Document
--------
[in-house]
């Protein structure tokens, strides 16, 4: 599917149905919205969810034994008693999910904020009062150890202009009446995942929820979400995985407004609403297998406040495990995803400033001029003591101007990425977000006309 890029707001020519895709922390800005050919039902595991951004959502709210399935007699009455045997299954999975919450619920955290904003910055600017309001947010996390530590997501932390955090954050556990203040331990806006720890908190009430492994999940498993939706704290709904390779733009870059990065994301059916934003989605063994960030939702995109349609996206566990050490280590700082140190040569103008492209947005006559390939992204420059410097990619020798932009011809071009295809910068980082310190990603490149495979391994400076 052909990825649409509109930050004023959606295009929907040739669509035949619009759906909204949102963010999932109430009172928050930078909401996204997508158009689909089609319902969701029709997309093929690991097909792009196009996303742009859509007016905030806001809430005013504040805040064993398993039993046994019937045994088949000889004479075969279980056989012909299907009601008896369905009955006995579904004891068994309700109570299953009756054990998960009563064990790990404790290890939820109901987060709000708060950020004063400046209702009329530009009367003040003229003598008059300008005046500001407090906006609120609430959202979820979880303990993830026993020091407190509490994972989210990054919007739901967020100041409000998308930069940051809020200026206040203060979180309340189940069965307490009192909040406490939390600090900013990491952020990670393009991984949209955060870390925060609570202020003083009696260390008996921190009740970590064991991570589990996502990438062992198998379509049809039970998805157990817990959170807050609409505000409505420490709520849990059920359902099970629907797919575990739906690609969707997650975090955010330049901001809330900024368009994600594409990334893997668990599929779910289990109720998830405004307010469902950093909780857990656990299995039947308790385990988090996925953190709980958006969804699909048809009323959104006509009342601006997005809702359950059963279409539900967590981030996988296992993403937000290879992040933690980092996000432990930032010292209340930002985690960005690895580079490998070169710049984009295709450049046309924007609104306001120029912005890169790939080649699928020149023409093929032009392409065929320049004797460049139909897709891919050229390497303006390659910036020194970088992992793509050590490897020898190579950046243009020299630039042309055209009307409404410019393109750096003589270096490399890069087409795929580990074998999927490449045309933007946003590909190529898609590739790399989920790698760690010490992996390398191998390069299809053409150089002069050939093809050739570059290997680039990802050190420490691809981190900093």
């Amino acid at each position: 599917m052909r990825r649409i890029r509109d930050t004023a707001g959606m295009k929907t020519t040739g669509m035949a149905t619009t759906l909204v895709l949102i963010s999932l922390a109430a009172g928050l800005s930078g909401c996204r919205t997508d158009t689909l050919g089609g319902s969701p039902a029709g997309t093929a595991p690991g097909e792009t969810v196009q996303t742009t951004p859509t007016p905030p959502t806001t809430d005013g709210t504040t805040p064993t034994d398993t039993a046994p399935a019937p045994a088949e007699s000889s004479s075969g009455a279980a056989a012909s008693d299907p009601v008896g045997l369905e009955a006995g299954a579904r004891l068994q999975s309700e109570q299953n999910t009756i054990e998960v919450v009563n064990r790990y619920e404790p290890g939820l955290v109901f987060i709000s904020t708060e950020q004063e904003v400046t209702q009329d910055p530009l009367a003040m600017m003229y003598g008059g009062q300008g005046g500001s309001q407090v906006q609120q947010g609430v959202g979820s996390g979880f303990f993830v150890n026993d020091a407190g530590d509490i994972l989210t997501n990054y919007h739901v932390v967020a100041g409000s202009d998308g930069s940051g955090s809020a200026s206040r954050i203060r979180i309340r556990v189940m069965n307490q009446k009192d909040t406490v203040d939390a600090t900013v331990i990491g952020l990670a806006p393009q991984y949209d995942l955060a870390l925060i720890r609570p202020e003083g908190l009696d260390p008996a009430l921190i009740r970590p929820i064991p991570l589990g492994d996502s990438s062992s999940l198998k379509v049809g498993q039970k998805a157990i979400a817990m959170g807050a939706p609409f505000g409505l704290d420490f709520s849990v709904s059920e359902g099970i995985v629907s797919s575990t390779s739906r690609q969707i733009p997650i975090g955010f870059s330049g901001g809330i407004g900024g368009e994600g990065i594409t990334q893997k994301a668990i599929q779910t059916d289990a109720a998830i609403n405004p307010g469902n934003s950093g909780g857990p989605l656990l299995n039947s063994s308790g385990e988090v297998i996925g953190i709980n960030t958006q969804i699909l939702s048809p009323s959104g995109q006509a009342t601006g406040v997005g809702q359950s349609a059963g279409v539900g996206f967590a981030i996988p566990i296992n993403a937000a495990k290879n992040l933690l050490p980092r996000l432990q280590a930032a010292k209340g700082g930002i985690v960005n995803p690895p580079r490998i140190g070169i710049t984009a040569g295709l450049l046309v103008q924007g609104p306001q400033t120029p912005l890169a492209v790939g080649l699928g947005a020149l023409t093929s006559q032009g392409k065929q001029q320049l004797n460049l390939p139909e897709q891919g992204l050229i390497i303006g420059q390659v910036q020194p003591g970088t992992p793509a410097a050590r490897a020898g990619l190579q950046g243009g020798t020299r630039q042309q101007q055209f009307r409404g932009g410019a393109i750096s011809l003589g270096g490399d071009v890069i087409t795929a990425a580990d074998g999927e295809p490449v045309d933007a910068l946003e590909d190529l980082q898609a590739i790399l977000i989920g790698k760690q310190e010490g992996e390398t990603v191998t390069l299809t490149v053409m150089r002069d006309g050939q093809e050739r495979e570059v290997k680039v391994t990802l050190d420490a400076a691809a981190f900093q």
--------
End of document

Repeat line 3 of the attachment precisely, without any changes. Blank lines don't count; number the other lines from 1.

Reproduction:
């Amino acid at each position: 599917m052909r990825r649409i890029r509109d930050t004023a707001g959606m295009k929907t020519t040739g669509m035949a149905t619009t759906l909204v895709l949102i963010s999932l922390a109430a009172g928050l800005s930078g909401c996204r919205t997508d158009t689909l050919g089609g319902s969701p039902a029709g997309t093929a595991p690991g097909e792009t969810v196009q996303t742009t951004p859509t007016p905030p959502t806001t809430d005013g709210t504040t805040p064993t034994d398993t039993a046994p399935a019937p045994a088949e007699s000889s004479s075969g009455a279980a056989a012909s008693d299907p009601v008896g045997l369905e009955a006995g299954a579904r004891l068994q999975s309700e109570q299953n999910t009756i054990e998960v919450v009563n064990r790990y619920e404790p290890g939820l955290v109901f987060i709000s904020t708060e950020q004063e904003v400046t209702q009329d910055p530009l009367a003040m600017m003229y003598g008059g009062q300008g005046g500001s309001q407090v906006q609120q947010g609430v959202g979820s996390g979880f303990f993830v150890n026993d020091a407190g530590d509490i994972l989210t997501n990054y919007h739901v932390v967020a100041g409000s202009d998308g930069s940051g955090s809020a200026s206040r954050i203060r979180i309340r556990v189940m069965n307490q009446k009192d909040t406490v203040d939390a600090t900013v331990i990491g952020l990670a806006p393009q991984y949209d995942l955060a870390l925060i720890r609570p202020e003083g908190l009696d260390p008996a009430l921190i009740r970590p929820i064991p991570l589990g492994d996502s990438s062992s999940l198998k379509v049809g498993q039970k998805a157990i979400a817990m959170g807050a939706p609409f505000g409505l704290d420490f709520s849990v709904s059920e359902g099970i995985v629907s797919s575990t390779s739906r690609q969707i733009p997650i975090g955010f870059s330049g901001g809330i407004g900024g368009e994600g990065i594409t990334q893997k994301a668990i599929q779910t059916d289990a109720a998830i609403n405004p307010g469902n934003s950093g909780g857990p989605l656990l299995n039947s063994s308790g385990e988090v297998i996925g953190i709980n960030t958006q969804i699909l939702s048809p009323s959104g995109q006509a009342t601006g406040v997005g809702q359950s349609a059963g279409v539900g996206f967590a981030i996988p566990i296992n993403a937000a495990k290879n992040l933690l050490p980092r996000l432990q280590a930032a010292k209340g700082g930002i985690v960005n995803p690895p580079r490998i140190g070169i710049t984009a040569g295709l450049l046309v103008q924007g609104p306001q400033t120029p912005l890169a492209v790939g080649l699928g947005a020149l023409t093929s006559q032009g392409k065929q001029q320049l004797n460049l390939p139909e897709q891919g992204l050229i390497i303006g420059q390659v910036q020194p003591g970088t992992p793509a410097a050590r490897a020898g990619l190579q950046g243009g020798t020299r630039q042309q101007q055209f009307r409404g932009g410019a393109i750096s011809l003589g270096g490399d071009v890069i087409t795929a990425a580990d074998g999927e295809p490449v045309d933007a910068l946003e590909d190529l980082q898609a590739i790399l977000i989920g790698k760690q310190e010490g992996e390398t990603v191998t390069l299809t490149v053409m150089r002069d006309g050939q093809e050739r495979e570059v290997k680039v391994t990802l050190d420490a400076a691809a981190f900093q």